Sago’s innovation, as well as its strong financial situation, Jonathan says, allows a “deeper sense of competitiveness and day to day leads to a better bottom line for both our customers and ourselves.”
Sago has also been able to service its customers’ needs by not only providing them with the data center operations to run their equipment and protect it, but also allowing them to take office space next to their data.
That’s all in keeping with the meaning behind the company name. “I think what it really comes down to,” Jonathan says, “is when customers need it, we ‘Say Go.’”
Secrets to Success
1. A will to succeed. Never give up when you set a goal. “There are times when you can see past the hurdle and you have to coax people to go with you,” Jonathan says.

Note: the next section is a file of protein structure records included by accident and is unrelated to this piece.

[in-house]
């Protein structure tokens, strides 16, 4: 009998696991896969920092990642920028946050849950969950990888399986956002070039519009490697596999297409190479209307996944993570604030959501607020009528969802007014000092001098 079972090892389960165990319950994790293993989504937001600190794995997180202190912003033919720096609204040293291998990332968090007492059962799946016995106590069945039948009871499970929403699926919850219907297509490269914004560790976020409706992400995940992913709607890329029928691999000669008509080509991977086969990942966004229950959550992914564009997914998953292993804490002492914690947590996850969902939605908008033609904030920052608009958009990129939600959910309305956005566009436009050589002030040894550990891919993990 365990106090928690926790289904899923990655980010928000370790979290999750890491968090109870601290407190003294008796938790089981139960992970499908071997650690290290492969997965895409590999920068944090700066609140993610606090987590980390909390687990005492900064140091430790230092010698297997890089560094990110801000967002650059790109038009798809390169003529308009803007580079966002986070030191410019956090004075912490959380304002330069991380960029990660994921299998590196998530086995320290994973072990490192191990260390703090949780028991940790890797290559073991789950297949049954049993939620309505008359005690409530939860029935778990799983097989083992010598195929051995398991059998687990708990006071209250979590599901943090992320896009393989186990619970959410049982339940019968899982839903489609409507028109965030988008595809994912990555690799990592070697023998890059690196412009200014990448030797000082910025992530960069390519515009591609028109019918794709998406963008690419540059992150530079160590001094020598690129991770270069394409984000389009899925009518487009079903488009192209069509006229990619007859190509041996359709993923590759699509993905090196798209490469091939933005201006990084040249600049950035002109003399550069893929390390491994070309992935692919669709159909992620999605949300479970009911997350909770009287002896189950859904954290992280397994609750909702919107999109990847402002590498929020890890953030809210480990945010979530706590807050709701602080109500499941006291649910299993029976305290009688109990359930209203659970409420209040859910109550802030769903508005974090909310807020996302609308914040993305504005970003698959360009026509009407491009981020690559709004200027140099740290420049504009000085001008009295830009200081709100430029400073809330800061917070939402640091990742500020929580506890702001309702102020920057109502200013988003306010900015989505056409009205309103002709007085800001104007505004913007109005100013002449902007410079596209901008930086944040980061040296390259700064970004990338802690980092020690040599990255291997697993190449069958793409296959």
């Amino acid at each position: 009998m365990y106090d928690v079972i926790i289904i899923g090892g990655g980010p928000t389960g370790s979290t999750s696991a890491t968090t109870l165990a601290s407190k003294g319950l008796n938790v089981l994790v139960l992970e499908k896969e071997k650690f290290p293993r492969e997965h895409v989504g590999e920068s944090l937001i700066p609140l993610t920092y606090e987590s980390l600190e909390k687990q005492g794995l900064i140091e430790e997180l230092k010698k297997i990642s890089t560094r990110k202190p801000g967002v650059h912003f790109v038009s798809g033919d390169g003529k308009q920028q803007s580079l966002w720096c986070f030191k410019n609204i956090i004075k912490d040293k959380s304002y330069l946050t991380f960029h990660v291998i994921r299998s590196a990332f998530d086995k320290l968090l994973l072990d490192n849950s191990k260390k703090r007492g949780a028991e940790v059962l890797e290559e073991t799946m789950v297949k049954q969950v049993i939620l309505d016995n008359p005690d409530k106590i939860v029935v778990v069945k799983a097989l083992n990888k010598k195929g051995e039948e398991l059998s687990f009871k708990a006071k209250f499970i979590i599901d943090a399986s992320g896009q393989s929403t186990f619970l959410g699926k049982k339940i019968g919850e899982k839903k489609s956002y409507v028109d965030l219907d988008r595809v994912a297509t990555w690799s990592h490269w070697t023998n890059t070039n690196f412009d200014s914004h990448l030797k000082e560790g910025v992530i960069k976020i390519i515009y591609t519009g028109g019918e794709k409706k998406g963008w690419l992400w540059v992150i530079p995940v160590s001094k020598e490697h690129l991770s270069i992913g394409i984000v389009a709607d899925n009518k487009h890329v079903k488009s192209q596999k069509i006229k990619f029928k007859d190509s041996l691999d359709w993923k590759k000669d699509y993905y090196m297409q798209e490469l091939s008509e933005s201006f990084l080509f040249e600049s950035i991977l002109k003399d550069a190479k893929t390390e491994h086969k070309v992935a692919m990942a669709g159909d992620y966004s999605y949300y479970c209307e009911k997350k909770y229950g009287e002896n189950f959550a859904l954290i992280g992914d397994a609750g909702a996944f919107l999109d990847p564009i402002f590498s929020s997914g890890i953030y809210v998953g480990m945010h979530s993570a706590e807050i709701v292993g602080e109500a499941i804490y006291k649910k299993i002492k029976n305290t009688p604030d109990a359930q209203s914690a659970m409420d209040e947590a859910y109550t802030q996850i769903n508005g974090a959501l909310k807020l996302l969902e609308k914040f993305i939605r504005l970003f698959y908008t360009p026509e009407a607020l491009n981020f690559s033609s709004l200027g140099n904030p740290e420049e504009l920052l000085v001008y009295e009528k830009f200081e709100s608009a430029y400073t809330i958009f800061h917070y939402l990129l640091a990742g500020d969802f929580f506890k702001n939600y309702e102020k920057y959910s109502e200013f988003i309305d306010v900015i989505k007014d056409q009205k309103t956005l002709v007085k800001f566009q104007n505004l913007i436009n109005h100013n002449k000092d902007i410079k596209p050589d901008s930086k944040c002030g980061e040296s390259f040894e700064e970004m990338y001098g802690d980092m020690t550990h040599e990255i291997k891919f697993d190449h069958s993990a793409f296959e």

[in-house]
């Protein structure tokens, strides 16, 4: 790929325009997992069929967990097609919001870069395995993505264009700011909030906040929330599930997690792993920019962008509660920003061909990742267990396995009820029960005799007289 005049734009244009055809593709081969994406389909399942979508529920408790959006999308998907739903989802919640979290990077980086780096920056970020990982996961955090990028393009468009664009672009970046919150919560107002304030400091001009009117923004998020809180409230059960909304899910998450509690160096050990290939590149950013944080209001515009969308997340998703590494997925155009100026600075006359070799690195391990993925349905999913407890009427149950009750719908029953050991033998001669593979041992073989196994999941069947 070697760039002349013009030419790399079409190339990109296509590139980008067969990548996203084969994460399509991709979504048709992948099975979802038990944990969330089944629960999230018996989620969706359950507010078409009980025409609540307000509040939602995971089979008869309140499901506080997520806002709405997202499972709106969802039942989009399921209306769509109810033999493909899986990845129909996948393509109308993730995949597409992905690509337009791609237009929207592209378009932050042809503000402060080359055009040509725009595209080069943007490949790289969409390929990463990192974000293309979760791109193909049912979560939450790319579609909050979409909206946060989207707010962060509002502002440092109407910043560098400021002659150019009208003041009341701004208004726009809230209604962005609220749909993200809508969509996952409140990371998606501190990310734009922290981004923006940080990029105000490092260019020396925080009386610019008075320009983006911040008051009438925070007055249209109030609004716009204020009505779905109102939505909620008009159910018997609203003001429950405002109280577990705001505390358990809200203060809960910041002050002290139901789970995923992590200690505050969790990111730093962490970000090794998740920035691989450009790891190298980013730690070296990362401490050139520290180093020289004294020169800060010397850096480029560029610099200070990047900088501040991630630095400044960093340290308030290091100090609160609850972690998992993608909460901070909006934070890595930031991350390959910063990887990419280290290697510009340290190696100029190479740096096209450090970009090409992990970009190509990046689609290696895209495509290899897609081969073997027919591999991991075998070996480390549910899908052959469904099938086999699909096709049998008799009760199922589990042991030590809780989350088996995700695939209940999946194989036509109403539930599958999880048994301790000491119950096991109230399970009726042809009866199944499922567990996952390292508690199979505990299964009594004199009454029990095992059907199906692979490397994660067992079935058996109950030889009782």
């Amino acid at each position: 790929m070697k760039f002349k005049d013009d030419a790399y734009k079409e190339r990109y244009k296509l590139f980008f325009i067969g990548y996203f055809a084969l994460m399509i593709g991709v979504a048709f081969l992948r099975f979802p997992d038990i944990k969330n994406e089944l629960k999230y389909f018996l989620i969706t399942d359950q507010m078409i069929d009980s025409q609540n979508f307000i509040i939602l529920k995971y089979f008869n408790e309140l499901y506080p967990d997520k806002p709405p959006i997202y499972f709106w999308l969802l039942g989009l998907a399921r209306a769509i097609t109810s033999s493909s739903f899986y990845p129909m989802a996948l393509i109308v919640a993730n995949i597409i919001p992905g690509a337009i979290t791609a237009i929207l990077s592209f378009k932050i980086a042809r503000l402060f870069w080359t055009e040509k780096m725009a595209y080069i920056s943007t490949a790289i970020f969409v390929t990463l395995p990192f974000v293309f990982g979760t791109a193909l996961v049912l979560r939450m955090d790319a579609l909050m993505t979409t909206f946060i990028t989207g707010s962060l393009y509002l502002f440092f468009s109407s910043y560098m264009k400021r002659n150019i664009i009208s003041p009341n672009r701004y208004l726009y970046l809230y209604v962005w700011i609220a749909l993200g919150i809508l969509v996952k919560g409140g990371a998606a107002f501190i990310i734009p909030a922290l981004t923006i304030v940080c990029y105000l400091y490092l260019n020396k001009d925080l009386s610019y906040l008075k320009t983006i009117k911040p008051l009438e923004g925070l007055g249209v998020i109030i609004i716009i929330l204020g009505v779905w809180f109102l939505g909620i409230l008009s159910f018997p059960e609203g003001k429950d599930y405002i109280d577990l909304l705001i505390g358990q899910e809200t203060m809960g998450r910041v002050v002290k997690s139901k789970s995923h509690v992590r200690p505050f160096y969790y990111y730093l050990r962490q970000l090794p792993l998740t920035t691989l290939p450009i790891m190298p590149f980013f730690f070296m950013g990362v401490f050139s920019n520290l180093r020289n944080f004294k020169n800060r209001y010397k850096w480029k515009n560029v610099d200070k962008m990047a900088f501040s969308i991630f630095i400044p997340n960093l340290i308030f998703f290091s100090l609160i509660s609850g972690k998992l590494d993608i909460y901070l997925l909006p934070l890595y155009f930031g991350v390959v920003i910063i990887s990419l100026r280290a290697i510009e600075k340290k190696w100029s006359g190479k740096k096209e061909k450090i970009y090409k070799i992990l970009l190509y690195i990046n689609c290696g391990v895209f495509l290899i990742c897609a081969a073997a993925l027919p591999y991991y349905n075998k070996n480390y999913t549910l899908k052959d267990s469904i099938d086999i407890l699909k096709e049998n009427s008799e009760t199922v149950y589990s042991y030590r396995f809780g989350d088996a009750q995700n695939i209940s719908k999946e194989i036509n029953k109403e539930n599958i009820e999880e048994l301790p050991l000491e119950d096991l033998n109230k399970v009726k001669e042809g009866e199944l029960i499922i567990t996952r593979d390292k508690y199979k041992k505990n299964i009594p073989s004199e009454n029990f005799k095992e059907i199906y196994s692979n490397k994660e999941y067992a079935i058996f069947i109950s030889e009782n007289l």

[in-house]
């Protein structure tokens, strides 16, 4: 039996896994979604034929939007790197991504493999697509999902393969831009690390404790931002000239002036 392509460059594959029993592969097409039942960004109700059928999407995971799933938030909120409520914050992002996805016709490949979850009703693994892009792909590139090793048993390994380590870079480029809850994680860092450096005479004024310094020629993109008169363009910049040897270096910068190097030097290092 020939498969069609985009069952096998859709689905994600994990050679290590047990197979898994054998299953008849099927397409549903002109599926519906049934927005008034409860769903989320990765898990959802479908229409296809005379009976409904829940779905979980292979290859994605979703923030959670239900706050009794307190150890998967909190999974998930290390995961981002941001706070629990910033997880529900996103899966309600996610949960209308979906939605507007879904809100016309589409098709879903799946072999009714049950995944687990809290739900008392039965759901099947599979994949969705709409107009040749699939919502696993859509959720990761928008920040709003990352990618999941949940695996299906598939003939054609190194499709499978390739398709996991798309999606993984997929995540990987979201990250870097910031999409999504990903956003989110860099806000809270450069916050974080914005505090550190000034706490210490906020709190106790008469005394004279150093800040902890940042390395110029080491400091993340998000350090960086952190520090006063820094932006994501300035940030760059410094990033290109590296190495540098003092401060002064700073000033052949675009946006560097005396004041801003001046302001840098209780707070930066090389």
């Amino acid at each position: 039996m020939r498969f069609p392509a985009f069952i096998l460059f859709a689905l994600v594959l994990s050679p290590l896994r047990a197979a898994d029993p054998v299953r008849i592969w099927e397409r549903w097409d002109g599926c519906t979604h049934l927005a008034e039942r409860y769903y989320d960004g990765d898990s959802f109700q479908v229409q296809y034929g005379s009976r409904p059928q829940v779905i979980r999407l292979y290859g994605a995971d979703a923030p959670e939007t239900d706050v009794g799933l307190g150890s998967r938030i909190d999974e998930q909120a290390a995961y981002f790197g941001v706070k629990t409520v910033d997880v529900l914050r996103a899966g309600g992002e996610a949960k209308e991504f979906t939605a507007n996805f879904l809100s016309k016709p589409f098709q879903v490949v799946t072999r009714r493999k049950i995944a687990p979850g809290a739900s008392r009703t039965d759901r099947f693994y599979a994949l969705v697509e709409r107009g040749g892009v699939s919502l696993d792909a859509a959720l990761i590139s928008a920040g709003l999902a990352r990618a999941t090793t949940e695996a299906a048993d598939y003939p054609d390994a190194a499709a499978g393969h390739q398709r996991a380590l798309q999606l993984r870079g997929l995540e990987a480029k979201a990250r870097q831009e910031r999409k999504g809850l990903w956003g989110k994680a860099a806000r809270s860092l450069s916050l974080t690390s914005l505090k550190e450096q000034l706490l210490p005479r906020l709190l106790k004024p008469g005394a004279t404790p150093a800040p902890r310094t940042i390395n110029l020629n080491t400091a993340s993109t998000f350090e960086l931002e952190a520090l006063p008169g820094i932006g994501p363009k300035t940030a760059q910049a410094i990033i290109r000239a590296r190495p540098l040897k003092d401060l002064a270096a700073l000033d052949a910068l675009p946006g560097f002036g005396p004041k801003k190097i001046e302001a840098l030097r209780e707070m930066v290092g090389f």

2. Time management. “Any successful person is learning how to manage your time efficiently. Even when you’re starting out in your career, it’s a key aspect to being able to manage your life.”
3. “I’ve always used the motto: ‘Seek to understand before being understood.’ It’s been a talent of my own to understand people and where they’re coming from before putting suggestive ideas or concepts of behavior in front of them. The more you understand a person and where they’re coming from, the easier it is to engage them properly.”